Friday, September 25, 2015

#Iran's Next Challenge: Courting #Oil Investors

Iran is preparing to formally open up its economy to Western investment, a prospect that has drawn the attention of the world's biggest oil companies. But Tehran may have more difficulty reviving its oil and natural gas sector than it hopes. On Sept. 24, the organizers of the Iran Oil and Gas Summit announced that the event would be delayed until February 2016. Originally set for Dec. 14-16, the London conference is important because it will officially mark the start of Iran's economic reintegration with the rest of the international community. At the summit, Iran plans to unveil the final draft of its new petroleum contract, which is expected to lay out significantly more attractive investment terms for international oil companies than seen in previous models.
The conference, delayed for the fourth time, will now align more closely with the expected timetable for the easing of sanctions outlined in the Iranian nuclear deal, known formally as the Joint Comprehensive Plan of Action, released in July. According to that schedule, sanctions will probably be lifted sometime during the first quarter of 2016. Because the sanctions have prohibited Western companies from participating in Iran's oil and natural gas sector for several years, their removal is key to Iran's goal of bringing its production and exports back online. But even if the West eases sanctions and Iran successfully attracts the interest of major international energy companies, as will likely happen, Tehran will struggle to meet its long-term goal of producing 6 million barrels of oil per day. 
Read the whole analysis on Stratfor here: Iran's Next Challenge: Courting Oil Investors

Monday, September 21, 2015

The #Shale Delusion: Why The Party’s Over For U.S. Tight #Oil |

#Opec/ #SaudiArabia has so far won in maintaining market share as U.S. Tight oil production declines, and "with #Iran poised in early 2016 to add almost as much oil as the amount of the U.S. production decline to date, the outlook for tight oil producers could not be worse."

The shale delusion: Why the party is over for U.S. tight oil

An employee works on oil pumping gear, also known as nodding donkeys or pump jacks, at an oil plant operated by MND AS in Uhrice, Czech Republic, on Monday, March 23, 2015. Oil rose as the dollar weakened for a third day, making commodities priced in the U.S. currency more attractive to investors. Photographer: Martin Divisek/Bloomberg
The party is over for tight oil. Despite brash statements by U.S. producers and misleading analysis by Raymond James, low oil prices are killing tight oil companies. Reports this week from IEA and EIA paint a bleak picture for oil prices as the world production surplus continues.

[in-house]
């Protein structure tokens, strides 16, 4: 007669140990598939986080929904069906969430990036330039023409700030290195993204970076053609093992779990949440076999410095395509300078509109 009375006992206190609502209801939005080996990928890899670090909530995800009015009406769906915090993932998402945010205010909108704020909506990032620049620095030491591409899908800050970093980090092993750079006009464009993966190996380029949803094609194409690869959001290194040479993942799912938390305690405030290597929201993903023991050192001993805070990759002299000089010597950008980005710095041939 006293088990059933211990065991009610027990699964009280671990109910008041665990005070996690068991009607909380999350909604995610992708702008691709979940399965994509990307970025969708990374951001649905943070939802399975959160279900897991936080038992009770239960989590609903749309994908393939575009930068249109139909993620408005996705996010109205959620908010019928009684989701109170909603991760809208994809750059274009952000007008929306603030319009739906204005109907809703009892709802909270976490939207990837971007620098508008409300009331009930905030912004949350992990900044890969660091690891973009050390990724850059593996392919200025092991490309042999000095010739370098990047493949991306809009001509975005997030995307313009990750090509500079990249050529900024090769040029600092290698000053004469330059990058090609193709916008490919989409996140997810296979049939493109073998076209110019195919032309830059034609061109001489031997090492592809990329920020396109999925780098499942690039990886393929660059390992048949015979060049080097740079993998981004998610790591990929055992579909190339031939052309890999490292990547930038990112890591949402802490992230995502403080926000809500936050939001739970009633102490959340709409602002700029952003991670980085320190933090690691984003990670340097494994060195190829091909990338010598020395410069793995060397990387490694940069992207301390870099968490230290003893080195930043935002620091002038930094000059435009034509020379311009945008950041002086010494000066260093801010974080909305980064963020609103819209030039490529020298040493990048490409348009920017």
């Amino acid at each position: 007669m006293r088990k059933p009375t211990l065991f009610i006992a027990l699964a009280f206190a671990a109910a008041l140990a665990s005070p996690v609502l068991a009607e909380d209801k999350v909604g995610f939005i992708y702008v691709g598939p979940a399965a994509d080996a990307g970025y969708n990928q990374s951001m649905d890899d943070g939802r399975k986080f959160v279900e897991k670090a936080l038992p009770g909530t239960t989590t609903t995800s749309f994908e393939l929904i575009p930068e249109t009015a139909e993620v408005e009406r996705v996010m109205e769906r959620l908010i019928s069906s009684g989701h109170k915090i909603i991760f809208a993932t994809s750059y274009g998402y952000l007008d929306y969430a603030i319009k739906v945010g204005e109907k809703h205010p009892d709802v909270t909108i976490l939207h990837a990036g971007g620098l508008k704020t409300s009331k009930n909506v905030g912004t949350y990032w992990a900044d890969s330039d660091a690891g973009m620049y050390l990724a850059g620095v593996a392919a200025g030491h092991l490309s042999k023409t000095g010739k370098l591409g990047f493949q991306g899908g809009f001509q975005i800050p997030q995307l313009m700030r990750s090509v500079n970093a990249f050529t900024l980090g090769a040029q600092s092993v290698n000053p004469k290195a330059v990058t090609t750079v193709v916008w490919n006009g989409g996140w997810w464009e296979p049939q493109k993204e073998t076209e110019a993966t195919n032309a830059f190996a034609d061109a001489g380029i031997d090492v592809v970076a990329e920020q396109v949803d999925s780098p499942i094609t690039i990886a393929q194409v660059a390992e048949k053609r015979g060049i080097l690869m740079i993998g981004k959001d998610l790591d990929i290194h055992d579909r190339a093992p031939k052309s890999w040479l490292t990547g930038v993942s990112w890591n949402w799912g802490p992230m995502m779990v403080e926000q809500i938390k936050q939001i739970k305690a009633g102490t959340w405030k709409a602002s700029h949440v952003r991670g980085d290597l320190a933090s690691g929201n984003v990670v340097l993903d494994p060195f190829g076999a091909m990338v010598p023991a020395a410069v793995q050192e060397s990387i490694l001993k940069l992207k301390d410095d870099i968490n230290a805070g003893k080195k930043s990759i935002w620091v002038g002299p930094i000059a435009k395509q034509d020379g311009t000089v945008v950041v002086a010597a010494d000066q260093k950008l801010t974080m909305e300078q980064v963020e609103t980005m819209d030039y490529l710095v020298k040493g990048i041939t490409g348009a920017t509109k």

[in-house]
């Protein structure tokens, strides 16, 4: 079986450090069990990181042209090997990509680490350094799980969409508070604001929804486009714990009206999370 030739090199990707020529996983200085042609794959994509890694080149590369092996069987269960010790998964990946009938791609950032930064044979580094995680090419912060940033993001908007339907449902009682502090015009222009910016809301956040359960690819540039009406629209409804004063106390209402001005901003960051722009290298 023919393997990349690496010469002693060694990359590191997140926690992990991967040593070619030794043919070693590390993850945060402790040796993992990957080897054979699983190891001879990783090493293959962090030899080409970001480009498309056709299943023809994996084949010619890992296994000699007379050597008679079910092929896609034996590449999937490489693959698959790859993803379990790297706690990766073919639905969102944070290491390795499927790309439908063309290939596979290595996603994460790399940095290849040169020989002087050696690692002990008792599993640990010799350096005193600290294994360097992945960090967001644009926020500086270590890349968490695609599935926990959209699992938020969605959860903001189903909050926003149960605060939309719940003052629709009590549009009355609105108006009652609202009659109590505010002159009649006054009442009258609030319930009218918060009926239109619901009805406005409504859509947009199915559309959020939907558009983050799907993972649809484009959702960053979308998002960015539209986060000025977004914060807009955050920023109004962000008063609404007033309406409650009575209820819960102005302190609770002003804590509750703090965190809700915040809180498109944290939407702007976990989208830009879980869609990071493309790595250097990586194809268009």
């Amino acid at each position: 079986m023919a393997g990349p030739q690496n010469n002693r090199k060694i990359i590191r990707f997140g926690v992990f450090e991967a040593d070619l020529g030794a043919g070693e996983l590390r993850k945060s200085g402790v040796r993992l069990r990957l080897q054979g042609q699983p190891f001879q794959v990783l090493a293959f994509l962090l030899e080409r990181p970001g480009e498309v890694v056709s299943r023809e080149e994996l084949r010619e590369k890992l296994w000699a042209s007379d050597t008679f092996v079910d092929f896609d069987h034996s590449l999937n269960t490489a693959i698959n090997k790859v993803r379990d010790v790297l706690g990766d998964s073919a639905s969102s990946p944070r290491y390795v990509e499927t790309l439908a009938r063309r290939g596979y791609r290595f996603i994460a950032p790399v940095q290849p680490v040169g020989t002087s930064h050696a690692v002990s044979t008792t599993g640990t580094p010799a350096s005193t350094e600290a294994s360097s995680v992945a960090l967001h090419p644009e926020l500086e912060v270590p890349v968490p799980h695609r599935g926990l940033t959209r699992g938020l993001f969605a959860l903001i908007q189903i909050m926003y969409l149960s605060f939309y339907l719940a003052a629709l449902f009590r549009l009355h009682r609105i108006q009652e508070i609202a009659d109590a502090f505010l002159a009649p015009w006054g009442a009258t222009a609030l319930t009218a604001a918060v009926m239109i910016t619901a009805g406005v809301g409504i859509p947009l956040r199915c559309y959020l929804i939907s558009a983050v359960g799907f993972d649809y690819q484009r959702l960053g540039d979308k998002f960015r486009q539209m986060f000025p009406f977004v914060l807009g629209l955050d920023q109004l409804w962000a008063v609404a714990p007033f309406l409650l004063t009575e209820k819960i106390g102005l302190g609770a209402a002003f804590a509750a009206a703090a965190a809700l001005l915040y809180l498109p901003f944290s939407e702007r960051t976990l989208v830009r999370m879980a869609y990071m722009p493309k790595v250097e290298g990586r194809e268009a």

The EIA said that U.S. production will fall by 1 million barrels per day over the next year and that, “expected crude oil production declines from May 2015 through mid-2016 are largely attributable to unattractive economic returns.”

IEA made the point more strongly.

“..the latest price rout could stop US growth in its tracks.”

In other words, outside of the very best areas of the Eagle Ford, Bakken and Permian, the tight oil party is over because companies will lose money at forecasted oil prices for the next year.

Global supply and demand fundamentals continue to worsen
IEA data shows that the current second-quarter 2015 production surplus of 2.6 million barrels per day is the greatest since the oil-price collapse began in 2014 (Figure 1).

Screenshot 2015-09-18 11.47.50

EIA monthly data for August also indicates a 2.6 million barrel per day production surplus, an increase of 270,000 barrels per day compared to July (Figure 2).

Screenshot 2015-09-18 11.48.08

It further suggests that the August production surplus is because of both a production (supply) increase of 85,000 barrels per day and a consumption (demand) decrease of 182,000 barrels per day compared to July.

The world oil demand growth picture is discouraging despite an increase in U.S. gasoline consumption (Figure 3).

Screenshot 2015-09-18 11.49.48

World liquids year-over-year demand growth has fallen by almost half from 2.3 percent in September 2014 to 1.2 percent in August 2015. This is part of overall weak demand in a global economy that has been severely weakened by debt.

The news from both IEA and EIA is, of course, terrible for those hoping for an increase in oil prices.

U.S. production has fallen 510,000 barrels of crude oil per day since April 2015 while OPEC production has increased 1.2 million barrels per day since the beginning of the year (Figure 4). U.S. production increases in the first quarter of 2015 were partly because of an oil-price rally that ended badly this summer, and because of new projects coming on-line in the Gulf of Mexico.

Screenshot 2015-09-18 11.50.22

It appears that OPEC is winning the contest with U.S. tight oil producers to see which can continue to over-produce oil at low prices. IEA ended its September Oil Monthly Reportsaying,”On the face of it, the Saudi-led OPEC strategy to defend market share regardless of price appears to be having the intended effect of driving out costly, “inefficient” production.”

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